McMath, who authored tutoring bills that became law in 2021 and 2023, introduced a measure this year to greatly expand the service. Current law requires schools to offer intensive tutoring to students in grades 3-8 who score below state benchmarks on reading and math tests. In lieu of tutoring, schools can place the students in classrooms led by high-rated teachers.

McMath wanted to expand the support to struggling students in grades K-12. However, a legislative analysis pegged the cost at $60 million next school year. So McMath introduced a revised bill, which the finance committee approved Thursday, that limits eligibility to students in grades K-5. That change cut the cost in half — but it also shrank by half the number of students who would have been served.

Still, prioritizing younger students has its advantages, said Jenna Chiasson, who oversees teaching and learning at the state education department.

“Research tells us that if we catch them up then,” she said during Thursday’s hearing, “then they end up much more successful in middle school and high school.”

Schools can redeploy existing staff or use A.I.-powered computer programs to cut down on tutoring costs.

McMath’s Senate Bill 288 specifically requires “high-dosage” tutoring, a research-backed approach that entails at least three sessions per week, during the school day, with no more than four students per tutor. Such tutoring can give students a powerful learning boost, but it’s pricey — typically at least $1,200 annually per student.

According to the state education department, more than 250,000 students in grades K-5 would qualify for tutoring in math, reading, or both subjects through McMath’s bill. If each of those students received high-dosage tutoring, the cost could exceed $300 million – 10 times what the state has set aside.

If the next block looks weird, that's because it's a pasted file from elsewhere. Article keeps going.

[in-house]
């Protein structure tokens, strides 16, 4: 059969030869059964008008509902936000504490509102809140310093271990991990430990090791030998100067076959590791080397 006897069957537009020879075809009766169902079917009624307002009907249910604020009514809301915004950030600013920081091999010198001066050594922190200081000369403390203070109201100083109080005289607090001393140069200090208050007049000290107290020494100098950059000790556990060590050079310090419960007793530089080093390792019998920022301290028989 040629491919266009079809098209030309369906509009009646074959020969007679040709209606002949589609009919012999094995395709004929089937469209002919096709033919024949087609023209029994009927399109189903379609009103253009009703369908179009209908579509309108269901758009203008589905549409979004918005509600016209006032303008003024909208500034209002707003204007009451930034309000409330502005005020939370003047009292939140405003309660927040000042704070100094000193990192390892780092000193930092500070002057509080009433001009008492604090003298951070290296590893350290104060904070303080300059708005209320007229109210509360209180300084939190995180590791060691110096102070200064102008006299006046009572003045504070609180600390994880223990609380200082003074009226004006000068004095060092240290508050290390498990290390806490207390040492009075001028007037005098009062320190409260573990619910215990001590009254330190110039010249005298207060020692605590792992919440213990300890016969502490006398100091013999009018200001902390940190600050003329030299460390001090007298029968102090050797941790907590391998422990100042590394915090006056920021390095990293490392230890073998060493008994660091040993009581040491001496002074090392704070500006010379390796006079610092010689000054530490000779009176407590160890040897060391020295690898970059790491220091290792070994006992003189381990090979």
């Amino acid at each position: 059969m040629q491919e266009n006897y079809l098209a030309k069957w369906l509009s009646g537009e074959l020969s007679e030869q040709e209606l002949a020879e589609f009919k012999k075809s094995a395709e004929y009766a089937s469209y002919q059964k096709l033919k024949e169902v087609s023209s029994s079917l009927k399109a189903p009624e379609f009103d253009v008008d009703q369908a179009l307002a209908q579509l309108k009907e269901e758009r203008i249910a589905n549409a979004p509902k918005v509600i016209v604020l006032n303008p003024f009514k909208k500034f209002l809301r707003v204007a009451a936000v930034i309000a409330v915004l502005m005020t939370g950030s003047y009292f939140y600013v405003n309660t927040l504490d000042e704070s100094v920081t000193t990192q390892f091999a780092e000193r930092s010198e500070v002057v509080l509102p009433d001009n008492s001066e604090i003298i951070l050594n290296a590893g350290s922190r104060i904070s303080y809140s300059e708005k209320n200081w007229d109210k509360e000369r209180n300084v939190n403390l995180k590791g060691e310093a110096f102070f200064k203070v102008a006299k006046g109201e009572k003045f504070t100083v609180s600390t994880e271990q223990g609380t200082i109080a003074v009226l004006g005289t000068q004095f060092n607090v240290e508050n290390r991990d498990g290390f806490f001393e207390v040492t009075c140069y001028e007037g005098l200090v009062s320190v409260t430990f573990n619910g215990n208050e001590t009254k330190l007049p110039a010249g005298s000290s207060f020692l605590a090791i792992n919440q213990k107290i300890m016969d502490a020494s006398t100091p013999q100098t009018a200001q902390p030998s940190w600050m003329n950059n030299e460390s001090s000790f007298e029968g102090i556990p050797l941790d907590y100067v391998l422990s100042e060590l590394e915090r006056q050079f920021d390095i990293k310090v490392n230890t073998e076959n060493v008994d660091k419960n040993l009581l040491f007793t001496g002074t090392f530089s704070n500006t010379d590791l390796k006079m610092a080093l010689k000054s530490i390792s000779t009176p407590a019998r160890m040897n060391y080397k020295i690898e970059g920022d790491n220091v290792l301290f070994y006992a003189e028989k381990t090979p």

However, department officials said some eligible students will not receive tutoring because they are assigned to highly rated teachers. Schools can also redeploy existing support staff rather than hiring tutors, or opt for A.I.-powered computer programs that cost as little as $17 per student, officials said.

The state’s plan to give schools a menu of options means only a limited number of students would receive the most intensive — and effective — type of tutoring. But such an approach is likely to be more sustainable in the long run, said Kevin Huffman, CEO of Accelerate, a nonprofit working to expand effective tutoring.

“It may be that the ideal tutoring structure involves different kids receiving different kinds of tutoring,” he said in an interview earlier this year, “and when you roll up all the costs, it’s much more manageable.”

After their COVID dollars dry up, school districts also can find creative ways to supplement the state tutoring money. They might tap into federal grants for low-income students, use college work-study programs to recruit tutors or seek donations.

East Baton Rouge Parish plans to do all of the above, said Joy Abernathy-Dyer, the district’s literacy director. Schools are determined to protect tutoring because they’ve seen what it can do, she said.

“It’s helped those students to become more confident,” she said. “And the more accomplished they feel, the more they want to continue on that trajectory.”